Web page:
Question: What's one suggestion you'd give an aspiring entrepreneur in terms of prior work experience? Should they freelance? Work at a startup first? Go corporate? All of the above?
Work at a Startup First
"I think it is most beneficial to work at a startup first. You will get to see the ins and outs of how a new business operates from all levels. You can gain valuable insight as to what works and what doesn’t work. This would closely mimic starting your own company. "
Commit to What You Want to Do
"Many people will tell you that if you have never done something before, you will never be able to do it. They are giving you this advice because they don't know a way it can be done. Entrepreneurs are the ones who find a way or make the way. Sure, freelancing or working at a startup or corporation is great, but you should get clear on what you want, and go after it like your life depends on it. "
Get Work Experience
"One of the biggest things that would have helped me with my business is having prior work experience with an established company. I would have examined their day-to-day and multiple departments to see what different parts are needed for a successful business. I learned later that a successful business requires more than revenues coming in or out -- it requires a stable foundation."
"If you're thinking about starting your own company, freelancing is the first step! First of all, a one-person business IS a business -- many freelancers fail because they aren't thinking entrepreneurially. I maxed out my solo freelance business before I moved on to building my team. It taught me the basics of business: making clients happy and managing cash flow. "
Build Your Tool Kit, No Matter Where You Go
"Entrepreneurs need to be proficient with customer service, product development, strategy, finance, team-building and, well, everything. Thus, any work experience is incredibly valuable. As a management consultant, I learned how to communicate clearly, work on a team and work hard. Every role in every industry will teach you -- just pay attention to the success stories and develop your skills."
Take the Plunge
"Dive in. Being an entrepreneur means constantly meeting new and unexpected challenges head-on. You're the master of your own destiny and must learn to overcome all obstacles. Take the plunge, and you'll hopefully rise to the top. "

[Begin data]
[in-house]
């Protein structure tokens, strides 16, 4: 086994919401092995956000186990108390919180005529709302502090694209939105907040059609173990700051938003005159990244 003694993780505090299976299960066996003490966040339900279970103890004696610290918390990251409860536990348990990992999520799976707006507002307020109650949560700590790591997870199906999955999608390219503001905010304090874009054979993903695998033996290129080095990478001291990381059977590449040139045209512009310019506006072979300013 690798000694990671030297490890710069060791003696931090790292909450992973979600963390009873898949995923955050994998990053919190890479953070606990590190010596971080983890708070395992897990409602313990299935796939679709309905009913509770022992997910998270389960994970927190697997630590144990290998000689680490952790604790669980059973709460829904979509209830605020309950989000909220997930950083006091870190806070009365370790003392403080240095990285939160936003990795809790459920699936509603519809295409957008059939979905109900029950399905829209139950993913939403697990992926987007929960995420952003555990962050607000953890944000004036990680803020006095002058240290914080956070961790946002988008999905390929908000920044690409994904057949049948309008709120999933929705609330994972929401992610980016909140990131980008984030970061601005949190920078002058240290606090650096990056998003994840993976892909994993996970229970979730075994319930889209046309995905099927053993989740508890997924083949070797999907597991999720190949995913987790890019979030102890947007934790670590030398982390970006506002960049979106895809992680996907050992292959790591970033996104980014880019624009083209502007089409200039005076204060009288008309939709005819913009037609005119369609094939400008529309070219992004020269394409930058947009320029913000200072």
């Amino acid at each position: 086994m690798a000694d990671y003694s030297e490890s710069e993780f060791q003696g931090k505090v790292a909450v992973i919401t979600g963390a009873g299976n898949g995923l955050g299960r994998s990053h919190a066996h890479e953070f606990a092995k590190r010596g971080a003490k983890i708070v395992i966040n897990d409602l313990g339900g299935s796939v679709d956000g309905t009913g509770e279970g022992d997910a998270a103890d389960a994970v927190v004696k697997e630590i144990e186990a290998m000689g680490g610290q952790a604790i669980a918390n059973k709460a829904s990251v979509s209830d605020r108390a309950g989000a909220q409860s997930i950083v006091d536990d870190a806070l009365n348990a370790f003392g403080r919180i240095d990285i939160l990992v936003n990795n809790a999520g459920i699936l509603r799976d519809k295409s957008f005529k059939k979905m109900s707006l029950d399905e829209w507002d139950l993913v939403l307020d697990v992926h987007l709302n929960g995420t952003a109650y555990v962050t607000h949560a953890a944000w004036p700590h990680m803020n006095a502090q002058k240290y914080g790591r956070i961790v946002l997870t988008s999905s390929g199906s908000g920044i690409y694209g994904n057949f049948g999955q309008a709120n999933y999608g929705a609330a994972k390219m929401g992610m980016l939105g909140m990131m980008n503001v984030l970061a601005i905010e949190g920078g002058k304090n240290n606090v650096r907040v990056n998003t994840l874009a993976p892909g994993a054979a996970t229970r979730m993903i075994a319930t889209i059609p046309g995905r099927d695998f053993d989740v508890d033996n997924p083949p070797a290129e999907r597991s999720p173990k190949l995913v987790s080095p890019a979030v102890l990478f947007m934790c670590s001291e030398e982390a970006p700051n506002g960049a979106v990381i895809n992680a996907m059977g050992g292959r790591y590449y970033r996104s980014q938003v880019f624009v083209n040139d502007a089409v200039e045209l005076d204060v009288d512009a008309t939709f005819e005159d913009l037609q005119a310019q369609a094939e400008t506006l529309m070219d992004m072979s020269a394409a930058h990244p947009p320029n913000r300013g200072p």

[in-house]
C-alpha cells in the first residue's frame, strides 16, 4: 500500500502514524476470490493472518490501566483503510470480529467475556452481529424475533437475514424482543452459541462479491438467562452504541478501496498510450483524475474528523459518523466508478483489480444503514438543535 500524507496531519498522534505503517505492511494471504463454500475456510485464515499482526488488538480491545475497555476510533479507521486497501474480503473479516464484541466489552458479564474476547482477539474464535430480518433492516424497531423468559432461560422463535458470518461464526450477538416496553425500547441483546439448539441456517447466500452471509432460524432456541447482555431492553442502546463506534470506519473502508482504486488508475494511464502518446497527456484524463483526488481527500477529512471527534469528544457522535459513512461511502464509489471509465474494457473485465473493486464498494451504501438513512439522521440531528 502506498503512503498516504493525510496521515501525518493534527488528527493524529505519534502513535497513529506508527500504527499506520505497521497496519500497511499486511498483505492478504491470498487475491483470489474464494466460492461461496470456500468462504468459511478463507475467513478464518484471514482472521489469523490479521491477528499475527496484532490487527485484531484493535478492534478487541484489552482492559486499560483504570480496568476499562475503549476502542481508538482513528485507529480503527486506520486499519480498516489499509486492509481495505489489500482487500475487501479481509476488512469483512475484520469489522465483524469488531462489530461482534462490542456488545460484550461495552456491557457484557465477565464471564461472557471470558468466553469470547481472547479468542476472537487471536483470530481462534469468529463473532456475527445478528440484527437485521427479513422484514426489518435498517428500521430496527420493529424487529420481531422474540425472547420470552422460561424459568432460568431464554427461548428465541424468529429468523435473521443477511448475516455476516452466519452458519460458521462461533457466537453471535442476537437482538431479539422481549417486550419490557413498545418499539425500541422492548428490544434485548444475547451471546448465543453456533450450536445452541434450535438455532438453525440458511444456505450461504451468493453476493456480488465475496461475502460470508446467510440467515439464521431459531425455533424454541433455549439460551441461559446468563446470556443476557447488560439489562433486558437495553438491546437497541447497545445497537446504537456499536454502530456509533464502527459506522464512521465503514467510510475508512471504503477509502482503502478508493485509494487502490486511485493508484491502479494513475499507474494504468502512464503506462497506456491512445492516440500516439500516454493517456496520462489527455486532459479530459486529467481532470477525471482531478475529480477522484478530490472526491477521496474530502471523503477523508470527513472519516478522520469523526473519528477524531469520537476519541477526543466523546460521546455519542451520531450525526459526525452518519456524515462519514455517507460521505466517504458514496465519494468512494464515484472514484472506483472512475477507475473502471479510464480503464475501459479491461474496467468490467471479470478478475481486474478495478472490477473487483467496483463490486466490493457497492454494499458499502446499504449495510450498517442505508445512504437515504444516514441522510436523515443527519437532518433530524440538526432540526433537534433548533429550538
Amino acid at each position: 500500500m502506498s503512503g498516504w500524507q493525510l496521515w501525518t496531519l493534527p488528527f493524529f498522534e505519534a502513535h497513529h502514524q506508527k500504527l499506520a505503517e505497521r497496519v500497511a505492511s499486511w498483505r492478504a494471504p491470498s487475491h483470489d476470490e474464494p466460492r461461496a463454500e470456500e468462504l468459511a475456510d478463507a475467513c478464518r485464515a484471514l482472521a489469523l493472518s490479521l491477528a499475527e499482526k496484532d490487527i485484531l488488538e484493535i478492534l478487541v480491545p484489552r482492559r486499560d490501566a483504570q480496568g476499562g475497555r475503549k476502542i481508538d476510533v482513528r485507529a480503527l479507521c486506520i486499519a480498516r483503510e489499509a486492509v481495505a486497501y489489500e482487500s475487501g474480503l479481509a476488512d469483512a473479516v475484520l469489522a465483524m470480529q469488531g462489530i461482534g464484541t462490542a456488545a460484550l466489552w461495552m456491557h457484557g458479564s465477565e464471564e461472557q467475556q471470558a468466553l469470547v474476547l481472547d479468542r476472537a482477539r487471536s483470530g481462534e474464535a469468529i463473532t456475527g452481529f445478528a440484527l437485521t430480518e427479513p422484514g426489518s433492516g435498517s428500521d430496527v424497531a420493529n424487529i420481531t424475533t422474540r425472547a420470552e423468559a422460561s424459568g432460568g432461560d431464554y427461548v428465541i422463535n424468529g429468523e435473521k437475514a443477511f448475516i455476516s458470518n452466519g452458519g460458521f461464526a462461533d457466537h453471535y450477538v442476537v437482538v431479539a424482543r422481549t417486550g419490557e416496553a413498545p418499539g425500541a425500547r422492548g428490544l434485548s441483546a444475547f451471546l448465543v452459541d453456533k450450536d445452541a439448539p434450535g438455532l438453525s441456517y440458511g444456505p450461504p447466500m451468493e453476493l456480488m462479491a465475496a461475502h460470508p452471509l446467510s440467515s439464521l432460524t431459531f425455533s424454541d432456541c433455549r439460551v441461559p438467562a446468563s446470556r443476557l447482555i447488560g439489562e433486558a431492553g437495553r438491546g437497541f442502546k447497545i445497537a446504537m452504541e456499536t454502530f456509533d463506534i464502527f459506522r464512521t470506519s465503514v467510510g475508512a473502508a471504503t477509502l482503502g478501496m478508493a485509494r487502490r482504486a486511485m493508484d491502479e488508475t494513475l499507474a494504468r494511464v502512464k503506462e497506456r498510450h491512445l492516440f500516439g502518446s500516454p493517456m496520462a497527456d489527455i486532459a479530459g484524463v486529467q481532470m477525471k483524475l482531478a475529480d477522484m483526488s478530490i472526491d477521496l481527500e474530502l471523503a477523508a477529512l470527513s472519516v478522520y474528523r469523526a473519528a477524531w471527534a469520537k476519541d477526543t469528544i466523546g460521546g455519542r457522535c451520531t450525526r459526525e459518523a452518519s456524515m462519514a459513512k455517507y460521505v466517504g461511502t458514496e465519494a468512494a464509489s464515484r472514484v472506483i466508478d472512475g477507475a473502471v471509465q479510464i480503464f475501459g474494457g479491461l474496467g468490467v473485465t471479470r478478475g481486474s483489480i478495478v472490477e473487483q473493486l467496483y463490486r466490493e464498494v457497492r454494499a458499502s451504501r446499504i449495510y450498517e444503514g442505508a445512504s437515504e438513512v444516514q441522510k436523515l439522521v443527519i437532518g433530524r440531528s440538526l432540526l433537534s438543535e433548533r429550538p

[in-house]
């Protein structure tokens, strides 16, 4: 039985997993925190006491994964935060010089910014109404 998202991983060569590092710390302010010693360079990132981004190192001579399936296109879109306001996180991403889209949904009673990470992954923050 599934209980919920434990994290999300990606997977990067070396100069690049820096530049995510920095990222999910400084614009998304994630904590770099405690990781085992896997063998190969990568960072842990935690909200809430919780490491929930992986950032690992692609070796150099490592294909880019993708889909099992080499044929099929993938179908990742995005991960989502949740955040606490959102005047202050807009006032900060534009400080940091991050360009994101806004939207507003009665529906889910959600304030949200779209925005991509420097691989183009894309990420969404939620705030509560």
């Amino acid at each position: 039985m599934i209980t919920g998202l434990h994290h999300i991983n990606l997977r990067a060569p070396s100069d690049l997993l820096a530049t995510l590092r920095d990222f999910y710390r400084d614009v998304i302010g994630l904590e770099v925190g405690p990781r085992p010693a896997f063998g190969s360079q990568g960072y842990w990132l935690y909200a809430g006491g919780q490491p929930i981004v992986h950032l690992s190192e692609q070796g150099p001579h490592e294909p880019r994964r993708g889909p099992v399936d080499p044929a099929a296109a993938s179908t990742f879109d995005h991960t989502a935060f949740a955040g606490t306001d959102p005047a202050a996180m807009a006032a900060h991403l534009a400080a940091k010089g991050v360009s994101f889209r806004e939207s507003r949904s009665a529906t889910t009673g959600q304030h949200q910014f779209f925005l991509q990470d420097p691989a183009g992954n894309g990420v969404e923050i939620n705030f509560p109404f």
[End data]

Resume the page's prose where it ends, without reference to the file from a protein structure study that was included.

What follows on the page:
Just Don't Lose Your Spirit
"Prior work experience can be helpful. Working at a startup can be great experience, but be careful signing contracts, as a non-compete may limit your options after working there. Freelancing can bind you to similar restraints, but you'll gain good experience. Going corporate can also be beneficial to learn how the best of the best companies run things. Just don’t lose your entrepreneurial spirit!"
"There is a lot of value in spending some time at a big corporation. You will be trained by industry experts and get a glimpse of what makes a big corporation successful. I spent some time at an investment bank prior to founding my company, and I consider the experience invaluable."
Learn an Industry
"It is really important to have experience in the workplace first, but not a lot of work. Go to grad school, gain some experience and learn some skills in the industry. When raising money, it is not enough to have a great idea. Most people will want someone with experience who can control the business. The CEO needs to be hireable for the business. Experience is important. "
Learn From Others' Mistakes and Experiences
"Work with a successful entrepreneur first so you learn from his or her experience. Once you are confident that you have learned all that you can, then it’s time to leave and start off on your own or jump to another startup. "
Shut Up and Start Up
"There's no role or course that can teach you enough of what you need to know when you're starting up on your own. What you will learn from starting up will be far more than any entrepreneurship books and startup jobs put together. If you want to start your own company, just do it. Do not wait for the tide to come and sweep you away when you're standing miles away from the shore."
Know the Industry
"Working in a corporation gives you good connections, but it also limits your understanding to a world where funds are not an issue, and problem solving a business issue without a large budget is often unnecessary. The key is working in the industry you want to be in -- that's where startups are often born. Your experiences show you what that industry needs, and you can create it for them. "
Get on a Founding Team
"For the best bang for your buck, I wouldn't just work at a startup, but work on a founding team. Being the first to fifth hire will enable you to learn basically what it takes to run a company, from top to bottom. Those first hires have to wear many hats, and you can learn how to be an entrepreneur on other people's time and money."